Holiday Cookie Exchange: 25 Years Later
Sometime around Thanksgiving, Mary Bevilacqua starts thinking about the Exchange. She decides whom she’ll invite and sends out invitations.She makes up the menu for the meal, and then, most important, she wonders what the cookie will be this year: Lemon snowballs? Nutmeg logs? Chocolate-peppermint bars?
The Wellesley Cookie Exchange has been part of Mary’s life for the past 36 years. She got the idea from an article she read in an old Family Circle magazine about a woman who, every Christmas, invited friends over for a cookie swap. She and a friend, Laurel Gabel, started looking for new ideas. “We just went with it,” Mary says, sitting in her same house, in her same living room where, during one mid-December gathering — for brunch, lunch, tea, or dinner — each year, Christmas cookie mayhem breaks out.
The living room fills with trays and platters and cake stands covered in butter horns, gingerbread boys, and fragrant crescents — every conceivable round, bar, or log dusted, laced, sparkled, twisted, crisscrossed, or snowflaked. And for those few winter hours, they’re the sole focus for some 40 or so women, gaga over cookies.
“Everyone brings a few dozen cookies from their new favorite recipes, and they pass them around, and everyone takes enough so that when they leave, they have a great new assortment, plus a lot of new recipes,” Mary explains. “In one fun afternoon or evening, we’ve done our Christmas baking.” Mary often arranges a variety of cookies on pretty plates, stashes them in the freezer, and when the doorbell rings, she’s ready to entertain throughout the season.
As the years passed, Laurel moved away, Mary’s four children grew up, and Mary retired from her nursing career. But no matter what, at Christmas, like a regular heartbeat, the Exchange took place. At the appointed time, through snowstorms or across icy walks, friends bearing this year’s recipes and the yields of their morning bakefests made their way to Mary’s door. And over the years, her Christmas cookie recipe file has bulged beyond reason and her reputation has spread: Mary is the undisputed Wellesley cookie guru.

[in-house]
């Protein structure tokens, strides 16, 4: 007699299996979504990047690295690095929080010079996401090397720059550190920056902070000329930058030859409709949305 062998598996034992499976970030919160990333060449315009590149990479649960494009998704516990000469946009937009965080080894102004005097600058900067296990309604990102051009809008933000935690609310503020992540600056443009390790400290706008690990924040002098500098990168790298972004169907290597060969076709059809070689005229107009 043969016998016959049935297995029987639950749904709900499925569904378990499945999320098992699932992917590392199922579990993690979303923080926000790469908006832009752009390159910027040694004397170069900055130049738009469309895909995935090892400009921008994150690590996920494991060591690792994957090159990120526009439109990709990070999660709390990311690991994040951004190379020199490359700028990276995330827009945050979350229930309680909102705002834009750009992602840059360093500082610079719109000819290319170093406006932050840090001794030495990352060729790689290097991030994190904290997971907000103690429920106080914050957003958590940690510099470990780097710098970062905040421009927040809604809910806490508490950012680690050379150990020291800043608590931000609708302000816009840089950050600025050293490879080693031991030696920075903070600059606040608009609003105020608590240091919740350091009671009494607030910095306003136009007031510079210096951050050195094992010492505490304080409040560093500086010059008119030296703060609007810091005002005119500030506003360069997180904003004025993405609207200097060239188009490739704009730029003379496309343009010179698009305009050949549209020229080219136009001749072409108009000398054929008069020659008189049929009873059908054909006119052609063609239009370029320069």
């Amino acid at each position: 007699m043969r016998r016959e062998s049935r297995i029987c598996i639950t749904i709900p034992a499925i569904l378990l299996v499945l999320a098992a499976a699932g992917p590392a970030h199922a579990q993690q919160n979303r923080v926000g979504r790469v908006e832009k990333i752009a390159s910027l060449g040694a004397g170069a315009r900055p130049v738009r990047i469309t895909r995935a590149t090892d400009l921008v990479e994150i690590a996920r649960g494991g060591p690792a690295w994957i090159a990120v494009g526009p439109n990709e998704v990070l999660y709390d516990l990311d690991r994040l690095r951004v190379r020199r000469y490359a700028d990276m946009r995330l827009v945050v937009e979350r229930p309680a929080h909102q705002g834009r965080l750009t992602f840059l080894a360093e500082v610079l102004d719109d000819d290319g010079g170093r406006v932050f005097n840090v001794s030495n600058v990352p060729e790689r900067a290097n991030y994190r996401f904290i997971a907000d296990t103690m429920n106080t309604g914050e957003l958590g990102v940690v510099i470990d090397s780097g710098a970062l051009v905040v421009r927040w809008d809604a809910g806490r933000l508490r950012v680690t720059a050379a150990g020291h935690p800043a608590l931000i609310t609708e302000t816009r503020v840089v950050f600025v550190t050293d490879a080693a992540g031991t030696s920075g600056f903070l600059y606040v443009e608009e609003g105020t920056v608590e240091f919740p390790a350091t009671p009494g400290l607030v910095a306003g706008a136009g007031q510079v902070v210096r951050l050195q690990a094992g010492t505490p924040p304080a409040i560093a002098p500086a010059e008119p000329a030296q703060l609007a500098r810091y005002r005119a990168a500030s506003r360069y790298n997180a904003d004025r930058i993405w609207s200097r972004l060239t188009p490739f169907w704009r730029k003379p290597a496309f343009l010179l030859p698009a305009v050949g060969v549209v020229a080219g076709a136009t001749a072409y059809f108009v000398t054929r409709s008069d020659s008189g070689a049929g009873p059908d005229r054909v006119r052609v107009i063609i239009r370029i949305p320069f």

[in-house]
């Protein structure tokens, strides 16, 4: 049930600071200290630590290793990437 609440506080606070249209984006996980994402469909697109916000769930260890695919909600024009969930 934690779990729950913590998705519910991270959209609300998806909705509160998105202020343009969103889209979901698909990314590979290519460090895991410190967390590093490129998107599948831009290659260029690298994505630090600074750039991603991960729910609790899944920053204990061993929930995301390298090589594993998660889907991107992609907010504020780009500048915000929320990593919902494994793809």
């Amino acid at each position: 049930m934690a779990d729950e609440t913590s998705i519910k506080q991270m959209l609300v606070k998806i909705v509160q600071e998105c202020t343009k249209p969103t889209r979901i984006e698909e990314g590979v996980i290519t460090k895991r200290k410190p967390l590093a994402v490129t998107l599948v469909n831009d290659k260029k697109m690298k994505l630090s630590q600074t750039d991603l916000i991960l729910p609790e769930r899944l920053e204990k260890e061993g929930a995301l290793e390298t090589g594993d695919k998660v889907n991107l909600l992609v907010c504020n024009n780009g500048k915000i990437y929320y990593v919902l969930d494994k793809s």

“That’s our holiday tradition,” Mary’s daughter Kristen Weiss says. “Once the Christmas season begins, it’s time for the cookie exchange.” She and her sister, Ann Flanigan, who are both raising families of their own now in Wellesley, grew up with the Exchange, and both host their own exchanges now, though their favorite cookies sound a bit more contemporary: chocolate rads, for instance.
They’ve learned a lot from their mom — good advice such as “Always bake extras — someone’s bound to have a disaster.” Could be a burned batch, a tinful dropped in the driveway, or a sneak attack by a hungry teenager who couldn’t resist. Mary long ago figured out how to squelch such a possibility in her own house: She locks the cookies in the trunk of her car until the Exchange party begins.
With the cookies come the stories. “While we pass them around, everyone gets the chance to tell the story of their cookies,” Mary says. “Whether it’s where she got the recipe or what she forgot to put in when she made them, there’s always a story.” Her favorite? “Lemon-coconut meltaways. Oooh, they really do!”
NOTE: 25 years ago, Yankee wrote about the Wellesley Cookie Exchange and included an offer at the end of the article: Readers could send in a self-addressed, stamped envelope and in return we sent them the cookie recipes. Our office was so swamped with replies that we had to hire extra help to stuff the thousands of envelopes that poured in. We don’t want to risk that again, so we’re asking you to go to wellesleycookieexchange.com to order “Cookie Exchange Favorites: A Wellesley Tradition,” Kristen and Ann’s new Christmas cookie cookbook.
Click here for tips for starting your own holiday cookie swap.
Please Note: This article was accurate at the time of publication. When planning a trip, please confirm details by directly contacting any company or establishment you intend to visit.